Civil Action No. 95-D-1305-N
September 8, 1997.
Edward E. Strain, III, J. Edward Staples, Cathy Strain, Cornelia, GA, Ronnie G. Penton, Bogalusa, LA, for Plaintiff.
Jere F. White, Jr., J. Banks Sewell, III, Birmingham, AL, Stanley A. Martin, Opelika, AL, H.E. Nix, Jr., Steven A. Higgins, Montgomery, AL, for Defendant.
MEMORANDUM OPINION AND ORDER
Before the Court is Defendant Western Auto's motion for summary judgment filed February 24, 1997. Plaintiffs filed a response on July 3, 1997. Western Auto filed a reply to Plaintiffs' response on July 24, 1997. After careful review of the arguments of counsel, relevant law, and the record as a whole, the court finds that Western Auto's motion is due to be denied.
On July 28, 1997 Plaintiffs and McBride Auto Parts ("McBride") filed a joint motion for an extension of time to file McBride's motion for summary judgment which was granted on August 1, 1997. On November 20, 1995 and on December 20, 1995, McBride filed motions to dismiss which the court finds are due to be denied as moot. Plaintiffs counsel has informed the court that if Western Auto's motion for summary judgment is denied, Plaintiff will dismiss McBride from this action. If McBride is not dismissed from this action, and wishes to address issues raised in those previous motions, it may do so in subsequent pleadings. On May 3, 1996, the parties filed a joint motion for a special trial setting which the court finds is due to be denied.
Also pending before the court are two motions to transfer venue. On December 11, 1995, Western Auto filed a motion to transfer venue from the Northern Division of the Middle District of Alabama to the Southern Division of the Middle District of Alabama. On December 20, 1995, McBride filed a motion to transfer venue to the Eastern Division of the Middle District of Alabama. Plaintiffs filed a response to both motions on January 11, 1996. After careful review of the arguments of counsel, relevant law, and the record as a whole, the court finds that Western Auto's motion to transfer venue to the Southern Division is due to be denied and McBride's motion to transfer venue to the Eastern Division is due to be denied.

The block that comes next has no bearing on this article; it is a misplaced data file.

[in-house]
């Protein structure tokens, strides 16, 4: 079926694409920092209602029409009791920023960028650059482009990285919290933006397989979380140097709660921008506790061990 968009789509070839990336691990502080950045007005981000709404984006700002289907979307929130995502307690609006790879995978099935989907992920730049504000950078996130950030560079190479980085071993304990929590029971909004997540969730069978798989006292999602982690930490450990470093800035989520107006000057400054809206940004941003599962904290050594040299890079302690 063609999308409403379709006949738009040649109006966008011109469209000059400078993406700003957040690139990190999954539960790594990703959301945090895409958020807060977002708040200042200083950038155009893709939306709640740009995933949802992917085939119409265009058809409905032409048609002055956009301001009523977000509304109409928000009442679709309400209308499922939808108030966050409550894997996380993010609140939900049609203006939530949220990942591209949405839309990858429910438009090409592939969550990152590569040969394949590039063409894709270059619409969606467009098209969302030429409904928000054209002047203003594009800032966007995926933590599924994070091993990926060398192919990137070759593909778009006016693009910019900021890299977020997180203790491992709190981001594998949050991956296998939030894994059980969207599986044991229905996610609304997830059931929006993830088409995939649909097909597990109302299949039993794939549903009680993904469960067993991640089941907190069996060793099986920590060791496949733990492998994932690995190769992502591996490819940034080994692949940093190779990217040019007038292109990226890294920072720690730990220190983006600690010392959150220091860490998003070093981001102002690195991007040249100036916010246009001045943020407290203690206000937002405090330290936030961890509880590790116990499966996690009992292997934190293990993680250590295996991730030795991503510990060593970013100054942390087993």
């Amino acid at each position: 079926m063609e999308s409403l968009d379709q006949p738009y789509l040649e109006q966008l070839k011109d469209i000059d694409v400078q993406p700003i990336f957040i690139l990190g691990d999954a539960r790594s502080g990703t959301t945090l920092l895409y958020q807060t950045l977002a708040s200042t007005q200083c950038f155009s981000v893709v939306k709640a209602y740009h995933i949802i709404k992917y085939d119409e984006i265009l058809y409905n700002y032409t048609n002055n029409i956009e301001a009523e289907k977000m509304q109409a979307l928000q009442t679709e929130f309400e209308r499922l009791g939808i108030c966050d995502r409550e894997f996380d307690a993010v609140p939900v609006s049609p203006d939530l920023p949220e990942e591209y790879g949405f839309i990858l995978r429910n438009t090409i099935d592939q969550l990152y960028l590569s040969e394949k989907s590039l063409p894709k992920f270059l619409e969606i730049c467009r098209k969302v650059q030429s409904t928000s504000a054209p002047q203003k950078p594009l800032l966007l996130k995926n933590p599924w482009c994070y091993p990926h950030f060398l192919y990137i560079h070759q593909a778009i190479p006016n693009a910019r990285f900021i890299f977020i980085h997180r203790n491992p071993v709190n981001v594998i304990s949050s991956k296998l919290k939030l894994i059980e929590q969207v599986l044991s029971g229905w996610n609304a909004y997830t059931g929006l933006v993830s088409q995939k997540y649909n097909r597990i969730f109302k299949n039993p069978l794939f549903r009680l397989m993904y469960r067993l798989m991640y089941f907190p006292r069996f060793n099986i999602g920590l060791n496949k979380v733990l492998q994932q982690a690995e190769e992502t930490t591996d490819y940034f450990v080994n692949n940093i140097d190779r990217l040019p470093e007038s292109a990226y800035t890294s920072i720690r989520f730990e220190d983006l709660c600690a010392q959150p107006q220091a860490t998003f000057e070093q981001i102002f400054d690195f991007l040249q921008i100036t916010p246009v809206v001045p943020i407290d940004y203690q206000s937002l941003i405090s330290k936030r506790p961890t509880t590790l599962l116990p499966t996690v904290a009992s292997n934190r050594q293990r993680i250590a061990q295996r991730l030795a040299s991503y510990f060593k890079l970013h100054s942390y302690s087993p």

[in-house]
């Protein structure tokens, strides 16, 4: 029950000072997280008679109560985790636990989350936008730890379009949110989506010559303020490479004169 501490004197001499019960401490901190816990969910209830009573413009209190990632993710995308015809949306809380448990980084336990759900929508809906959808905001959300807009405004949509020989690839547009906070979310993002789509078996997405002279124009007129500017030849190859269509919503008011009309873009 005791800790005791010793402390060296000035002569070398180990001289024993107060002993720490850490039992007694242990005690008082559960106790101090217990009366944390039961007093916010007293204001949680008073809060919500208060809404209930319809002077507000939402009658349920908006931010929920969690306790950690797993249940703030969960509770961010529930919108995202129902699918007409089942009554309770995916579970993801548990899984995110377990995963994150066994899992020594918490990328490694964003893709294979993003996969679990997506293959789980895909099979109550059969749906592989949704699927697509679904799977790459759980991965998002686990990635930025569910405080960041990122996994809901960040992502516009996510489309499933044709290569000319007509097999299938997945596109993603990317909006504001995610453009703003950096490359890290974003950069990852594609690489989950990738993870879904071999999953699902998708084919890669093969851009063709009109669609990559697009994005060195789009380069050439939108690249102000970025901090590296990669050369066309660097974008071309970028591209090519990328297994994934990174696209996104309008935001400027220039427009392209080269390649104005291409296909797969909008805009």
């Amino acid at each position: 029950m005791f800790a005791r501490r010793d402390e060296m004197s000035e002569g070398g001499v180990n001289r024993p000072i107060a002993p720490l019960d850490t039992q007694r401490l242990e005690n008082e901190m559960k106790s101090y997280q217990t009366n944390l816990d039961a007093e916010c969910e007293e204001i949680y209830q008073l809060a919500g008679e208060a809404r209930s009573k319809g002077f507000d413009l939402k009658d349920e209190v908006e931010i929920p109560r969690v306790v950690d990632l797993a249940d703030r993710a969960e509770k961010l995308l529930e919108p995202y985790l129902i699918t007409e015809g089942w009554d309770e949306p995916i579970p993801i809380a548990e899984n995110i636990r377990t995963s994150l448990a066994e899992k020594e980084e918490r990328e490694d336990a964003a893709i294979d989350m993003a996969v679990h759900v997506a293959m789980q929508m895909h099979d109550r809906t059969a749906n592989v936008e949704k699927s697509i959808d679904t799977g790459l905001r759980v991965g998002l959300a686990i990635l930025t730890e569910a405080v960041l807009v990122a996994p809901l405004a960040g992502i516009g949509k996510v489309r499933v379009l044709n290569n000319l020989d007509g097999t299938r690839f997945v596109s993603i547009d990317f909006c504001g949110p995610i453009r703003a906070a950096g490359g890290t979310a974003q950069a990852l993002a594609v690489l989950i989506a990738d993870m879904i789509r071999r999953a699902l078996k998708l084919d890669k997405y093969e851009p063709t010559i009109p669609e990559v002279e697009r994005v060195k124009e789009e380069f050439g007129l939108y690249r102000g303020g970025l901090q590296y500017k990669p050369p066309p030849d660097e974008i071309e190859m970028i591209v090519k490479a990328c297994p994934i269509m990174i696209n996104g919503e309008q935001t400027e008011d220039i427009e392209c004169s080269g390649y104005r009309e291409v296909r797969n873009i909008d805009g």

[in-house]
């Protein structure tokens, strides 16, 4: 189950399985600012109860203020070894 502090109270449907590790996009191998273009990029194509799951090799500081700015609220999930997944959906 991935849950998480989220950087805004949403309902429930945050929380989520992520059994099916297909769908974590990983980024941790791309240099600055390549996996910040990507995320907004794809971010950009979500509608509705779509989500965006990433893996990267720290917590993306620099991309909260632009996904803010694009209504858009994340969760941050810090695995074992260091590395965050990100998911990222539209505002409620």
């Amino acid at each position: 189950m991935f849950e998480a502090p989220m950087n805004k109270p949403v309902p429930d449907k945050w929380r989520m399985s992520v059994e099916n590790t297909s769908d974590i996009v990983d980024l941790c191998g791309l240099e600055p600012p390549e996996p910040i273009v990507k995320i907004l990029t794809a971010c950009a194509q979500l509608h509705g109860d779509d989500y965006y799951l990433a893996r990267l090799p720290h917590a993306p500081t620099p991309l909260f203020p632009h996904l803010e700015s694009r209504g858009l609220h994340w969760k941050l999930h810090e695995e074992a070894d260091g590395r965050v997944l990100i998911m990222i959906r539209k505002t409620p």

The court properly exercises jurisdiction pursuant to 28 U.S.C. § 1332 (diversity). The parties do not contest personal jurisdiction. Venue is proper in this District.
SUMMARY JUDGMENT STANDARD
On a motion for summary judgment, the court is to construe the evidence and factual inferences arising therefrom in the light most favorable to the nonmoving party. Adickes v. S.H. Kress Co., 398 U.S. 144, 157, 90 S.Ct. 1598, 26 L.Ed.2d 142 (1970). Summary judgment can be entered on a claim only if it is shown "that there is no genuine issue as to any material fact and that the moving party is entitled to judgment as a matter of law." Fed.R.Civ.P. 56(c). As the Supreme Court has explained the summary judgment standard: